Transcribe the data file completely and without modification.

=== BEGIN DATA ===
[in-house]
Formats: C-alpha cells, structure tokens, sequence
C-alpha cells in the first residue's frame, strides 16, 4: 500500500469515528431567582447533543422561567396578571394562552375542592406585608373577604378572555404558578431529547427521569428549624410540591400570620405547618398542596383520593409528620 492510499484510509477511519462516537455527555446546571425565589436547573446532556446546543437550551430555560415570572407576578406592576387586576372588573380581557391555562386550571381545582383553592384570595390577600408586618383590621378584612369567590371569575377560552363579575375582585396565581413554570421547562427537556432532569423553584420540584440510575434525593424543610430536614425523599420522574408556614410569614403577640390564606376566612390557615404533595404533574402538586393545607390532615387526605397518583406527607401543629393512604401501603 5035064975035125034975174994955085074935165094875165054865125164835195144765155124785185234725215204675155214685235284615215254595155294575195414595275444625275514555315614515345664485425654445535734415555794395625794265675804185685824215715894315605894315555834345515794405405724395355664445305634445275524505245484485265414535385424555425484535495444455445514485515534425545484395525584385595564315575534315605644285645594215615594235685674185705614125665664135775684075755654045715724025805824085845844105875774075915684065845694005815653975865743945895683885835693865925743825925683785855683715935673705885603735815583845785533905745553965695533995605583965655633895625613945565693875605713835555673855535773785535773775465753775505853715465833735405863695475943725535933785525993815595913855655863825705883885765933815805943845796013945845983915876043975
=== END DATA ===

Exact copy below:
[in-house]
Formats: C-alpha cells, structure tokens, sequence
C-alpha cells in the first residue's frame, strides 16, 4: 500500500469515528431567582447533543422561567396578571394562552375542592406585608373577604378572555404558578431529547427521569428549624410540591400570620405547618398542596383520593409528620 492510499484510509477511519462516537455527555446546571425565589436547573446532556446546543437550551430555560415570572407576578406592576387586576372588573380581557391555562386550571381545582383553592384570595390577600408586618383590621378584612369567590371569575377560552363579575375582585396565581413554570421547562427537556432532569423553584420540584440510575434525593424543610430536614425523599420522574408556614410569614403577640390564606376566612390557615404533595404533574402538586393545607390532615387526605397518583406527607401543629393512604401501603 5035064975035125034975174994955085074935165094875165054865125164835195144765155124785185234725215204675155214685235284615215254595155294575195414595275444625275514555315614515345664485425654445535734415555794395625794265675804185685824215715894315605894315555834345515794405405724395355664445305634445275524505245484485265414535385424555425484535495444455445514485515534425545484395525584385595564315575534315605644285645594215615594235685674185705614125665664135775684075755654045715724025805824085845844105875774075915684065845694005815653975865743945895683885835693865925743825925683785855683715935673705885603735815583845785533905745553965695533995605583965655633895625613945565693875605713835555673855535773785535773775465753775505853715465833735405863695475943725535933785525993815595913855655863825705883885765933815805943845796013945845983915876043975